Apple loses ground to Android and Samsung in Q3

Samsung has shipped twice as many smartphones as Apple in the past year, but Microsoft and the coming holiday season should shift the landscape

On both the smartphone and tablet fronts, Apple has lost ground to rivals this past quarter, according to the latest market data from Strategy Analytics and ABI. In the tablet world, Apple has seen iOS's market share drop from 65 percent to 57 percent, while Android is now the platform of choice on 41 percent of tablets, up from 29 percent a year ago, Strategy Analytics reported.

As for smartphones, Apple enjoyed a 58 percent boost in shipments year over year, from 17.1 million to 26.9 million, according to ABI Research. However, Samsung's smartphone shipments soared 109 percent year over year, from 26.5 million to 55.5 million.

Notably, the battle for mobile supremacy is far from over. First off, the holiday season is approaching, so time will tell which vendors' wares end up being the must-have techie gift of the year. Second, Microsoft is on the brink of rolling out its shiny new smartphone and tablet platforms, which could shift the playing field.

In total, global tablet shipments hit 24.7 million units during Q3, up from 17.2 million year over year. The represents 43 percent annual growth, compared with 289 percent annual growth in Q2 2011. According to Strategy Analytics, this was the weakest growth rate since the modern tablet industry began in Q2 2010.

"Demand for tablets slowed due to ongoing economic uncertainty and consumers holding off purchases in anticipation of multiple new models, like the iPad Mini, during the upcoming Q4 holiday season," King said.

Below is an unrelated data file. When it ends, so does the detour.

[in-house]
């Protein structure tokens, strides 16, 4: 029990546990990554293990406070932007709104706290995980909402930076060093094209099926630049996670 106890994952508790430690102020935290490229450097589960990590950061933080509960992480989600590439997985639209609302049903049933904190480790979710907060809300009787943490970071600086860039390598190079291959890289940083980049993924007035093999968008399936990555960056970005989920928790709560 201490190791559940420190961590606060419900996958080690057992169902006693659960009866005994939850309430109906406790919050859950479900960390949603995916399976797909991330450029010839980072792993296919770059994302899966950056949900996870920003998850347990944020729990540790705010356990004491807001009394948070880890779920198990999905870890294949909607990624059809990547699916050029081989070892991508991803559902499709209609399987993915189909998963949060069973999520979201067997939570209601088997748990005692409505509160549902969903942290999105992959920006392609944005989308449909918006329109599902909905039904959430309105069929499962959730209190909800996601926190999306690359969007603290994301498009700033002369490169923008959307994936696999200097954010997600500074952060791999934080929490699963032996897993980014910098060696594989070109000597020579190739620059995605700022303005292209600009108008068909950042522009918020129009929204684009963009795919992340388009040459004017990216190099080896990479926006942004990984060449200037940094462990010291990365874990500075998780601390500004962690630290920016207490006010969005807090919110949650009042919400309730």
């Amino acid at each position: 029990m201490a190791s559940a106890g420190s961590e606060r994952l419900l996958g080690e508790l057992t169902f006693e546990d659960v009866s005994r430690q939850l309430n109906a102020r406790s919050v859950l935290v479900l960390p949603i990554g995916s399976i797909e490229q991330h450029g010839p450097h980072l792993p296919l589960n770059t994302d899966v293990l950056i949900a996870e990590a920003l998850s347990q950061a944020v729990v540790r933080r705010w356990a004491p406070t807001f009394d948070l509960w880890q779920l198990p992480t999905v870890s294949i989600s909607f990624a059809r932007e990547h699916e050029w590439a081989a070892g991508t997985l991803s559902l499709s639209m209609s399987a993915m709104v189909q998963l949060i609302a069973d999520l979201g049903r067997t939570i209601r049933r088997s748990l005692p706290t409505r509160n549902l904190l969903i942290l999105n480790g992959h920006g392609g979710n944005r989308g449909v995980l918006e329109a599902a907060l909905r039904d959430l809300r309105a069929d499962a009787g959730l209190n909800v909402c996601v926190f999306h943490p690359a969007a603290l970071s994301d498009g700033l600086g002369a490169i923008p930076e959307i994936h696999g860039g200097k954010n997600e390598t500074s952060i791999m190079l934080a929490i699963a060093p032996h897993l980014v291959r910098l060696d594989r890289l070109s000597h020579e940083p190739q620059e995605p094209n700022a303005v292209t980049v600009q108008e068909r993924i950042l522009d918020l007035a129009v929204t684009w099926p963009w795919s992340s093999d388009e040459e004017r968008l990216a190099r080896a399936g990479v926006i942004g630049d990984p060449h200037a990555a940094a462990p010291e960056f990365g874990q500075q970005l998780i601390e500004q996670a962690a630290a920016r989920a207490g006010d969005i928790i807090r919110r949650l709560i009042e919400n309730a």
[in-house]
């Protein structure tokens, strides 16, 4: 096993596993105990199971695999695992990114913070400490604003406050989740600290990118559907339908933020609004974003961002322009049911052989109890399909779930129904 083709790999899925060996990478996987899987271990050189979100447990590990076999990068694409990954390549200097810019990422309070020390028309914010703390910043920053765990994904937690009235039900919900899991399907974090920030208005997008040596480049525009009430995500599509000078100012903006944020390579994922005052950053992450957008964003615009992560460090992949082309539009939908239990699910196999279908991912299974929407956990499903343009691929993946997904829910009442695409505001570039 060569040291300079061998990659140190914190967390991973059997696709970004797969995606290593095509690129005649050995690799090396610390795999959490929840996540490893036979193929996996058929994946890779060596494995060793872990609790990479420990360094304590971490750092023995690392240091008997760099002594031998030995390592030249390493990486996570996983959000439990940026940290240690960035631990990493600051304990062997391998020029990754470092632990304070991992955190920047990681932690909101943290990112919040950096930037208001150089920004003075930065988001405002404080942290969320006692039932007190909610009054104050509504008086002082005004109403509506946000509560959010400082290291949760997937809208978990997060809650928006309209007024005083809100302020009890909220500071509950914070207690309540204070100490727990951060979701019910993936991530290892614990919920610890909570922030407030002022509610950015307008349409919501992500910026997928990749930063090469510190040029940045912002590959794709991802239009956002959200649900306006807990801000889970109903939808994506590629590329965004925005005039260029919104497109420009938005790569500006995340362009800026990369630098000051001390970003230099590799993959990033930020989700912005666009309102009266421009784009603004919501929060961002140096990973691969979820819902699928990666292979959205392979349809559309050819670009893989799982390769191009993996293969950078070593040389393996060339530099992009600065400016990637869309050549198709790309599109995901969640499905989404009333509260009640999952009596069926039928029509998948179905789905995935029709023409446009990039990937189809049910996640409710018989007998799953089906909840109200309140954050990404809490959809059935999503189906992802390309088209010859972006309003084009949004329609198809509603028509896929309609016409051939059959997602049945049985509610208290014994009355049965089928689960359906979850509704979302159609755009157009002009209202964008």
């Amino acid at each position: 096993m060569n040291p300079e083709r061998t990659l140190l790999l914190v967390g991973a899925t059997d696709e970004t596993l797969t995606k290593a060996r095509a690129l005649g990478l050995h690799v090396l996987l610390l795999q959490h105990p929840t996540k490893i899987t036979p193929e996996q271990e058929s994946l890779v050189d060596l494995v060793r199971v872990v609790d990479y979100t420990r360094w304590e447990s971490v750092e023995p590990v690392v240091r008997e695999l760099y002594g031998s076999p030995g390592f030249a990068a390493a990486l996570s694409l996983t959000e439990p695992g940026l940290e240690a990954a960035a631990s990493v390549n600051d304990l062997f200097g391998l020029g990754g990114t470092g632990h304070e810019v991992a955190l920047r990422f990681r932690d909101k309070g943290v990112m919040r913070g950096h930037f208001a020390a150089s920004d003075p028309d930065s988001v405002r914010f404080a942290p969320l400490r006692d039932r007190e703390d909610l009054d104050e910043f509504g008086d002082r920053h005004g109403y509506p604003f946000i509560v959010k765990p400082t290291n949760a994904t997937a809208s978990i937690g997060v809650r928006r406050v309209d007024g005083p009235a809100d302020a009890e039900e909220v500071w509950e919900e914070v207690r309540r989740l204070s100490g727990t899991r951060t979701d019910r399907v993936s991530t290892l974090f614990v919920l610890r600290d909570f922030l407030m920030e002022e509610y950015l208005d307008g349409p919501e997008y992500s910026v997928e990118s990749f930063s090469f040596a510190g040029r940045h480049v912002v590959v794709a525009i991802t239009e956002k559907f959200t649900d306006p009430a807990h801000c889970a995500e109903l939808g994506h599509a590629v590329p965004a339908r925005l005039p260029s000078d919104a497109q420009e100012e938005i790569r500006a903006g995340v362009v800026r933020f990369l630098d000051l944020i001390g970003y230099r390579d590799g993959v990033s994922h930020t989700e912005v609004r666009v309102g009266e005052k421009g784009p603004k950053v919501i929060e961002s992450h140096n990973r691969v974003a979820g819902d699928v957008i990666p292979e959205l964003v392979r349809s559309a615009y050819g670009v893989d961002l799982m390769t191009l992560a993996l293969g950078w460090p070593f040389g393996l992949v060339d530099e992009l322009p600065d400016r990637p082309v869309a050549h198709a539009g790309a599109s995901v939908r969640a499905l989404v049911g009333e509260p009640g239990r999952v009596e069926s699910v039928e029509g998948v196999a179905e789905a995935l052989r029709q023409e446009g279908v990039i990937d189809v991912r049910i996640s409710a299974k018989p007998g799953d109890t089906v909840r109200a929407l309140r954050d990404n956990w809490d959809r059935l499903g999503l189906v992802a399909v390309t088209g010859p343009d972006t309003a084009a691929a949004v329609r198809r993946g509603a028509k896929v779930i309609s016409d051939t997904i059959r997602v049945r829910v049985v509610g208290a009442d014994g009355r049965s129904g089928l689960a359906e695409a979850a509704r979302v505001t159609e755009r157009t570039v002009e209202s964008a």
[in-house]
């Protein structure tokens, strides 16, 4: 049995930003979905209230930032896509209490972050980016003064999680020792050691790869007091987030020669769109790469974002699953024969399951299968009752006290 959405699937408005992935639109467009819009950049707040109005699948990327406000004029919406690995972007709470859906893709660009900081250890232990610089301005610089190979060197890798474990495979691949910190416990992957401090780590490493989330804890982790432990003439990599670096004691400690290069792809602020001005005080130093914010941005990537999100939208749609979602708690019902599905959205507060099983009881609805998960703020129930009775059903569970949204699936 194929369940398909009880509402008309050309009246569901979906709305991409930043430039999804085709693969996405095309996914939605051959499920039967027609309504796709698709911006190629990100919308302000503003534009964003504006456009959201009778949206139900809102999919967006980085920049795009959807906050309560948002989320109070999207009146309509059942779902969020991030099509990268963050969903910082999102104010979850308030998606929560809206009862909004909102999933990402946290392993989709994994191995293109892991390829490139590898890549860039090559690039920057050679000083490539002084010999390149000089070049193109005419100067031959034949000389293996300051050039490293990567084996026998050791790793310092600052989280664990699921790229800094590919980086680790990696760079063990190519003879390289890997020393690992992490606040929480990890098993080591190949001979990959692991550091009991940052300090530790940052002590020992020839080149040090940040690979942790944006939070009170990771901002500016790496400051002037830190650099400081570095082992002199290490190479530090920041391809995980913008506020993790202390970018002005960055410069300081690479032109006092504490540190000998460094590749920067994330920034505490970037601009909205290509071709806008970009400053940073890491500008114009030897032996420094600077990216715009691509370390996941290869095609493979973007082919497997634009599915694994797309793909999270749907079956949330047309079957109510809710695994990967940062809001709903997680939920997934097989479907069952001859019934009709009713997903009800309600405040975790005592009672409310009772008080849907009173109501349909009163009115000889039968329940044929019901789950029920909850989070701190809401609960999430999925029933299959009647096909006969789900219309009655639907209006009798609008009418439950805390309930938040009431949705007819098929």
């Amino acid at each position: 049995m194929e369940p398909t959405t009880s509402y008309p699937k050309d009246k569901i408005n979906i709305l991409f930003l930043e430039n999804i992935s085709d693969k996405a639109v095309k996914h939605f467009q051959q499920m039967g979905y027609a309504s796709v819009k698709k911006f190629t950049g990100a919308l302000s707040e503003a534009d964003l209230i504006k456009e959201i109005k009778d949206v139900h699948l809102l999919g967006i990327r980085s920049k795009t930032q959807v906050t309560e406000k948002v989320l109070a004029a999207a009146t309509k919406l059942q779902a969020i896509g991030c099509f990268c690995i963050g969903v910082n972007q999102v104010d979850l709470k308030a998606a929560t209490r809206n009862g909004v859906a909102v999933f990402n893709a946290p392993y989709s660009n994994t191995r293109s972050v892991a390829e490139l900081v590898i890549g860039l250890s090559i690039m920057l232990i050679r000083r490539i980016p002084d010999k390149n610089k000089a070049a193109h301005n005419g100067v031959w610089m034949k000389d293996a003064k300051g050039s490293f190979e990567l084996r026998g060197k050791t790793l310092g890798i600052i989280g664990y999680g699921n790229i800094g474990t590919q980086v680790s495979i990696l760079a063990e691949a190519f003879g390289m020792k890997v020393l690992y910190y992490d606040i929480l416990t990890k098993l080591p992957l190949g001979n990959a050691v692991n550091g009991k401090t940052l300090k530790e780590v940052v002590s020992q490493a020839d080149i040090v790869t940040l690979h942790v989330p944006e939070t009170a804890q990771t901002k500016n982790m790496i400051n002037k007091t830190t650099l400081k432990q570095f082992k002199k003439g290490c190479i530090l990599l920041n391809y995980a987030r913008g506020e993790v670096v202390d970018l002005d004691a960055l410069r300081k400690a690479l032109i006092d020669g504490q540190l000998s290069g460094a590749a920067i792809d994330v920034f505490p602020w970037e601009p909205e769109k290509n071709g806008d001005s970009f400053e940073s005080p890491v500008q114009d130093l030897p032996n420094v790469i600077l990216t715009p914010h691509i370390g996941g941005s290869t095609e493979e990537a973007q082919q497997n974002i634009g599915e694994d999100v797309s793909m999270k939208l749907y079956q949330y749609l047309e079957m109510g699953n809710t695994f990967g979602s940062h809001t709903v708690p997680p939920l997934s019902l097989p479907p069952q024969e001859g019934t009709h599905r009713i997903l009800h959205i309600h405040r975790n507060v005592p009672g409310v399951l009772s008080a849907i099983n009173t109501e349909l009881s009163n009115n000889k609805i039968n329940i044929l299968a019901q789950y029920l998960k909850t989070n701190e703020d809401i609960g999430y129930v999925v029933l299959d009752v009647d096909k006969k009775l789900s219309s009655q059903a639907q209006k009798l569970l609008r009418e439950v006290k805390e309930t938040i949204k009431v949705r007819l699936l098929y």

Overall, Apple shipped a "disappointing" 14 million iPads worldwide, according to Peter King, director at Strategy Analytics, seeing its market share drop from 64 percent a year ago to 57 percent. King said that Apple's slowdown allowed the Android community to make gains, and Android's global share of the tablet market now stands at a record 41 percent. No single Android vendor has come close to Apple in terms of volume, but "the collective weight of dozens of hardware partners, such as Asus, Samsung, and Nook, is helping Google's Android platform to register a growing presence in tablets," said Neil Mawston, executive director at Strategy Analytics.

Microsoft, meanwhile, managed to capture a niche 2 percent global tablet share, holding steady year over year at 400,000 shipments. The imminent release of the Windows 8 platform could drive Microsoft tablet volumes higher during the holiday season.

Meanwhile, smartphone-market growth has slowed down as well: Between Q3 of 2010 and 2011, it had grown 44 percent to 117.1 million. This year, it has grown just 32.8 percent, up to 155.5 million.

Samsung emerged as the smartphone leader in terms of overall shipments, having successfully delivered more than twice as many smartphones as Apple this past quarter (55.5 million compared to Apple's 26.9 million). "Samsung looks to be running away from the pack, while Apple's new product portfolio continues to eat into its decreasing gross margins," said senior analyst Michael Morgan. "Apple will need to ship over 94 million smartphones in Q4 if it wants to match its 2011 shipment growth of 96 percent."

Nokia has had a particularly rough year for hawking its smartphones, which shipments dropping by 38 percent from Q2 2012 to 6.3 million. ABI attributed that decline to the fact that Nokia's Lumia line cannot be upgraded to the upcoming Windows Phone 8 software release. "With competing OEMs looking to take advantage of the WP8 platform, Nokia will have trouble remaining a top ten smartphone OEM in Q4," according to the research company.

Meanwhile, LG enjoyed a respectable 22.8 percent bump in shipments year over year, from 5.7 million to 7 million. Up-and-comer ZTE, though, saw the most growth: a 168 percent bounce from 3.1 million shipments to 8.3 million year over year. Huawei, meanwhile, shipped 52 percent more smartphones year over year, increasing from 5 million to 7.6 million.

Then there's struggling RIM, which saw its shipments dwindle by 37.2 percent, dropping from 11.8 million shipped units to 7.4 million. HTC, too, has had a rough year: Its shipments are down by more than 56 percent, from 13.2 million to 6 million.

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